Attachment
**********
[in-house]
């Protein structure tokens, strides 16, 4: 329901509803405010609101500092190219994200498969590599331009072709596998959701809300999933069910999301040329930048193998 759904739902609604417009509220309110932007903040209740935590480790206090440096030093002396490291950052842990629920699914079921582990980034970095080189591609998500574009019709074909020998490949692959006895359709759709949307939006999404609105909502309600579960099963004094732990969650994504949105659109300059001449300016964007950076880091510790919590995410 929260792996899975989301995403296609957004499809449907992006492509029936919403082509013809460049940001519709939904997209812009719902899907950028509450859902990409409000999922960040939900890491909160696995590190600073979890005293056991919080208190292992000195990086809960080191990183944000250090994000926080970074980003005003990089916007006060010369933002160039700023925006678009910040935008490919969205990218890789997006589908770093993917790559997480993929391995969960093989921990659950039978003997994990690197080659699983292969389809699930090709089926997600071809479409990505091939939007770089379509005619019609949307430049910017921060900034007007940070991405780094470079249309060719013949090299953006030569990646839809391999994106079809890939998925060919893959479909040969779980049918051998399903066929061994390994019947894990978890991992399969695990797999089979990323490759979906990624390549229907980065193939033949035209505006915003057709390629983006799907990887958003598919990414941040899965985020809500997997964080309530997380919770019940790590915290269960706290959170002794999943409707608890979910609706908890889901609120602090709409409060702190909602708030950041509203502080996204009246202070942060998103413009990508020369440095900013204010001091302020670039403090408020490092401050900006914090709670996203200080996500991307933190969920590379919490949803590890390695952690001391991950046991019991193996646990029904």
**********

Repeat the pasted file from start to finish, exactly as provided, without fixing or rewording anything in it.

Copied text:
[in-house]
């Protein structure tokens, strides 16, 4: 329901509803405010609101500092190219994200498969590599331009072709596998959701809300999933069910999301040329930048193998 759904739902609604417009509220309110932007903040209740935590480790206090440096030093002396490291950052842990629920699914079921582990980034970095080189591609998500574009019709074909020998490949692959006895359709759709949307939006999404609105909502309600579960099963004094732990969650994504949105659109300059001449300016964007950076880091510790919590995410 929260792996899975989301995403296609957004499809449907992006492509029936919403082509013809460049940001519709939904997209812009719902899907950028509450859902990409409000999922960040939900890491909160696995590190600073979890005293056991919080208190292992000195990086809960080191990183944000250090994000926080970074980003005003990089916007006060010369933002160039700023925006678009910040935008490919969205990218890789997006589908770093993917790559997480993929391995969960093989921990659950039978003997994990690197080659699983292969389809699930090709089926997600071809479409990505091939939007770089379509005619019609949307430049910017921060900034007007940070991405780094470079249309060719013949090299953006030569990646839809391999994106079809890939998925060919893959479909040969779980049918051998399903066929061994390994019947894990978890991992399969695990797999089979990323490759979906990624390549229907980065193939033949035209505006915003057709390629983006799907990887958003598919990414941040899965985020809500997997964080309530997380919770019940790590915290269960706290959170002794999943409707608890979910609706908890889901609120602090709409409060702190909602708030950041509203502080996204009246202070942060998103413009990508020369440095900013204010001091302020670039403090408020490092401050900006914090709670996203200080996500991307933190969920590379919490949803590890390695952690001391991950046991019991193996646990029904």